Ditch the Toilet for Better In-Flight Wi-Fi

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I think Americans have lost their minds. I just read a survey commissioned by Honeywell that said 13 percent of Americans would be willing to forgo a bathroom for a better in-flight wireless Internet connection.

This is what life is all about these days. Everything has to be connected. Eighty-six percent of Americans now really want Wi-Fi onboard. Nine out of 10 would even be willing to sacrifice amenities if Internet was available on domestic and international flights.

Another surprising number was that 73 percent of flyers said they want Wi-Fi for non-work purposes. They want to talk to family and friends during the flight, download music, and stream movies. No one could have predicted the importance of the Internet during flights. Most passengers complained that the strength of the Internet currently provided was only fair at best.

Honeywell is currently in the midst of developing technology that should enable Wi-Fi speeds of up to 49Mbps for airlines flying Boeing’s 787 Dreamliner, 747-8 Intercontinental, 777, 737NG, and 737 MAX. That is pretty powerful.

Wi-Fi is now available on 38 percent of US domestic flights. Delta is the leading Wi-Fi provider.

So, for better or worse, in a year or two every flight will have a strong Internet connection. Bye-bye to those quiet moments.

Removing Yourself from the Internet

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I have a friend who doesn’t exist on the Internet. He is bland as bland can be, yet he still refuses to put any of his identification online. He once warned me, “Once you are on, you can’t get off.” I thought about it for a while and realized it was too late for me. What was he afraid of? Probably nothing. He has led such an unblemished life that any attention would seem like a scandal to him.

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Don’t Panic

I just wanted to pass this along to all my DigiDame friends.

Why a Quarter-Million People Around the World May Lose the Internet Monday – AllThingsD.com

Read the following story and follow the simple instructions.

http://allthingsd.com/20120705/why-a-quarter-million-people-around-the-world-may-lose-the-internet-monday/?mod=ATD_iphone

Internet + Death

When I was in the taxi riding home from JFK airport two weeks ago, after our trip to Croatia, I received this text from the superintendent of my NYC coop: “Your neighbor in 10A passed.”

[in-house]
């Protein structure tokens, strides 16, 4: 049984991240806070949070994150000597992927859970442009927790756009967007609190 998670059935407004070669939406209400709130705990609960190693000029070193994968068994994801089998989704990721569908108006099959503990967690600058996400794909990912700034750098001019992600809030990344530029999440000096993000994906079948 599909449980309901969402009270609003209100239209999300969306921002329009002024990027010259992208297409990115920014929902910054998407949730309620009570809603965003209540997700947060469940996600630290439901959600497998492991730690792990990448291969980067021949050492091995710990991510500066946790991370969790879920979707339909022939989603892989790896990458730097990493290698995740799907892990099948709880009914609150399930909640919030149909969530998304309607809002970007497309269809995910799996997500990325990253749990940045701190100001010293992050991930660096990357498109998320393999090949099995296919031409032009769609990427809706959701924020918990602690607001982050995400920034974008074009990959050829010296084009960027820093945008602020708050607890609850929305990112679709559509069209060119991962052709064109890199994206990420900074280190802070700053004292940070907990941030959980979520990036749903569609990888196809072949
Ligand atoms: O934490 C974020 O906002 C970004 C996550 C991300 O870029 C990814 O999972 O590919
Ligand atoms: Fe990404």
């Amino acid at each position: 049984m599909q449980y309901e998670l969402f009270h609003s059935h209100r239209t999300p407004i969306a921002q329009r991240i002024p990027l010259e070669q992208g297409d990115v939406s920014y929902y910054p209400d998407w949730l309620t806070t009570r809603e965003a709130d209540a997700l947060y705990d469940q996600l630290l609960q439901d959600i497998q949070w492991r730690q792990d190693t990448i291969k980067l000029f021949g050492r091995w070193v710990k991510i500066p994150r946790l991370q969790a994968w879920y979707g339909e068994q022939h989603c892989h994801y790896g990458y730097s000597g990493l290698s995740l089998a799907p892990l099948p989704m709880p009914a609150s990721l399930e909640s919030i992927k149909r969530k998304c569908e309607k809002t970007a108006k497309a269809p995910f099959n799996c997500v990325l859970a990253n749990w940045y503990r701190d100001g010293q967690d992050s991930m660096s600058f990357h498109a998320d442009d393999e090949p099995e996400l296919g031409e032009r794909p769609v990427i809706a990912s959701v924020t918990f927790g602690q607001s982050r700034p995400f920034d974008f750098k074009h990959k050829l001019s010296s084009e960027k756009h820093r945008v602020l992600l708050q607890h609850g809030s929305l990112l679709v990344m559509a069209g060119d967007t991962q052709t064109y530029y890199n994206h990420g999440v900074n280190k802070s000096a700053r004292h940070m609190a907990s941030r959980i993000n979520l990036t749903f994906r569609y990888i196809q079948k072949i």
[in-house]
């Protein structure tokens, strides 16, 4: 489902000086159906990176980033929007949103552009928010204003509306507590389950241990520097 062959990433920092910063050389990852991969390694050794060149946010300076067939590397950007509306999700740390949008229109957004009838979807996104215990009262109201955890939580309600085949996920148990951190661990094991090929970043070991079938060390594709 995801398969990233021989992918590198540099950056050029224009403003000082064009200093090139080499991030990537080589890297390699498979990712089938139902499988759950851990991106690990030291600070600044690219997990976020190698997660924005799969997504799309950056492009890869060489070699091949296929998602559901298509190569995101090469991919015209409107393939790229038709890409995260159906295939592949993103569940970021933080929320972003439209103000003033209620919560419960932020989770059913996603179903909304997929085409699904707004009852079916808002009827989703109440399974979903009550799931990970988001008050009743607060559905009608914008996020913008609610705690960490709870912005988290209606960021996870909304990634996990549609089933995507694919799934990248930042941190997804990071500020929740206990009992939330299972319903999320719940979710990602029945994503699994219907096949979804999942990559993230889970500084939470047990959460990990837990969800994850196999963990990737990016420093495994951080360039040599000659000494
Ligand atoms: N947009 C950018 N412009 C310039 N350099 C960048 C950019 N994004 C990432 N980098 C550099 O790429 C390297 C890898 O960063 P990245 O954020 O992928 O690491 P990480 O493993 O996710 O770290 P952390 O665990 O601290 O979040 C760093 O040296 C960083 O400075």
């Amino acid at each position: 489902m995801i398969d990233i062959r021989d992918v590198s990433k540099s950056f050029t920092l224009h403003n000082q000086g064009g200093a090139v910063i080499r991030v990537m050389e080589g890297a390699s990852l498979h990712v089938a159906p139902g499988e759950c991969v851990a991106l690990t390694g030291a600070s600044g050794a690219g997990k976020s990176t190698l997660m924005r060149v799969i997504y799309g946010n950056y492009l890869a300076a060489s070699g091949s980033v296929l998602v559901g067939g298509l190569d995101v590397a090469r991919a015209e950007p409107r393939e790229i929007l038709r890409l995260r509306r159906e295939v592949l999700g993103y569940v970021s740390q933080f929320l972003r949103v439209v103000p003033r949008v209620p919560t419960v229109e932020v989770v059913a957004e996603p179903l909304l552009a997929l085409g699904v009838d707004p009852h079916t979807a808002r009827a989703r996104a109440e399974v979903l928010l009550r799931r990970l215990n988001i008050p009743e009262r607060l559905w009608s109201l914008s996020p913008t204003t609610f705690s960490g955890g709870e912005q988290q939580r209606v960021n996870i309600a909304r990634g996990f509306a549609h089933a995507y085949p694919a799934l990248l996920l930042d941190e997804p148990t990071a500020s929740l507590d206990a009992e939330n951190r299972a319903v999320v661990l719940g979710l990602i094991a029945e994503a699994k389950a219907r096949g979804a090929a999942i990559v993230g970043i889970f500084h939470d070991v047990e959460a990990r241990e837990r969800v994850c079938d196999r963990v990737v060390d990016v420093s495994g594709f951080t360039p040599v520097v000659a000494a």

I was stunned on several accounts.

First, I never understood that expression. Passed? I am not trying to be funny, but passed what? An exam? Broke wind? Passed a stone? I just asked Eliot if he agreed with the expression “passed” before writing this post. He got annoyed with me and in a tone that only a 100-year marriage could produce (remember, we work together 24/7), he sighed, “What do you think it means? Passed. Like in passed on. Like no longer living. Like on to the afterlife.” It seemed to make sense during his explanation, but I don’t like it.

Secondly, I was stunned to receive a text. That seems to be the way I am receiving death notices these days. Cut and dry. No need for small talk. “Virginia passed.” Now don’t say that this is “just New Yorkers.” Many people in my coop know each other well because we are always at each other’s throat over some issue.

Virginia was another story. My quiet neighbor who I’ve seen maybe 10 times in the last 20 years even though we lived side-by-side, seemed happy and healthy when we met at the trash chute a month ago. She was around my age and single. I was on my way to work when she opened the door to throw out her garbage. This was our usual encounter. Virginia had been sick a few years back and looked frail for quite some time. In the last year or two she seemed active and carefree. I also confirmed this with our doormen. They know things like that.

I tried to talk to our super Salim face-to-face, but he was too busy in the morning before I left for work and off the premises when I came home at night. So the texting continued. “What happened?” I texted.  He texted back, “Her nephew called me to say that he couldn’t reach her. When he came to the building a few hours later, we both went into her apartment together. We found her in bed, gone.”

When I met up with Salim days later, he told me that in the 20 years he has been working in the building this marked the eighth body he’s discovered — several found in bath tubs, on the floor, or slumped in a chair.

The third thing that stunned me was the notice the police posted on Virginia’s door. Until an autopsy is performed and a death is determined, no one is allowed to enter the apartment. The seal on the door cannot be broken. Salim promised to text me the findings. Other neighbors asked me to text them what I’ve learned.

Texting has replaced hanging out the window, screaming your neighbor’s name.

By the way, we argue by text as well but we use CAPS. “SCREW YOU!!”

I wanted to tell you this story after reading Jenna Wortham’s New York Times piece about “Death Online.” Jenna has been reporting on digital news for years. She is well-respected and adored.

NYTimes: Digital Diary: Talking About Death Online

Posting about a personal loss online makes people — both the poster and the readers — uncomfortable. Why does the social Web seem limited to a few emotions? http://bits.blogs.nytimes.com/2012/06/29/digital-diary-talking-about-death-online/

Rest In Peace Virginia